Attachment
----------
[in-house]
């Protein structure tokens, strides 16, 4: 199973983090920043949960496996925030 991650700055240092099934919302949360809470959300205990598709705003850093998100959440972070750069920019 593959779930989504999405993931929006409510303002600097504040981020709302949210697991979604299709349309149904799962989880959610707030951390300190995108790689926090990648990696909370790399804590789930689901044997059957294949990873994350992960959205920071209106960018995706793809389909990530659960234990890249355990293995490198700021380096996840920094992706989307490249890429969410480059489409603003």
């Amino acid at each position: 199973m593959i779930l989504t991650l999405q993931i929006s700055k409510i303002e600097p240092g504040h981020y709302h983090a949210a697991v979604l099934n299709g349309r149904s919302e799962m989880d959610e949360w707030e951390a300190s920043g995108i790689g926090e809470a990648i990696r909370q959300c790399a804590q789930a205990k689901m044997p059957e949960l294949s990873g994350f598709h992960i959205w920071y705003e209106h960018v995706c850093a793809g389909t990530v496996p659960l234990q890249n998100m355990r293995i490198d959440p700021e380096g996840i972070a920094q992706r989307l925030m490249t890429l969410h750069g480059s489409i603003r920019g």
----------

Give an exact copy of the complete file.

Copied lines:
[in-house]
């Protein structure tokens, strides 16, 4: 199973983090920043949960496996925030 991650700055240092099934919302949360809470959300205990598709705003850093998100959440972070750069920019 593959779930989504999405993931929006409510303002600097504040981020709302949210697991979604299709349309149904799962989880959610707030951390300190995108790689926090990648990696909370790399804590789930689901044997059957294949990873994350992960959205920071209106960018995706793809389909990530659960234990890249355990293995490198700021380096996840920094992706989307490249890429969410480059489409603003």
């Amino acid at each position: 199973m593959i779930l989504t991650l999405q993931i929006s700055k409510i303002e600097p240092g504040h981020y709302h983090a949210a697991v979604l099934n299709g349309r149904s919302e799962m989880d959610e949360w707030e951390a300190s920043g995108i790689g926090e809470a990648i990696r909370q959300c790399a804590q789930a205990k689901m044997p059957e949960l294949s990873g994350f598709h992960i959205w920071y705003e209106h960018v995706c850093a793809g389909t990530v496996p659960l234990q890249n998100m355990r293995i490198d959440p700021e380096g996840i972070a920094q992706r989307l925030m490249t890429l969410h750069g480059s489409i603003r920019g």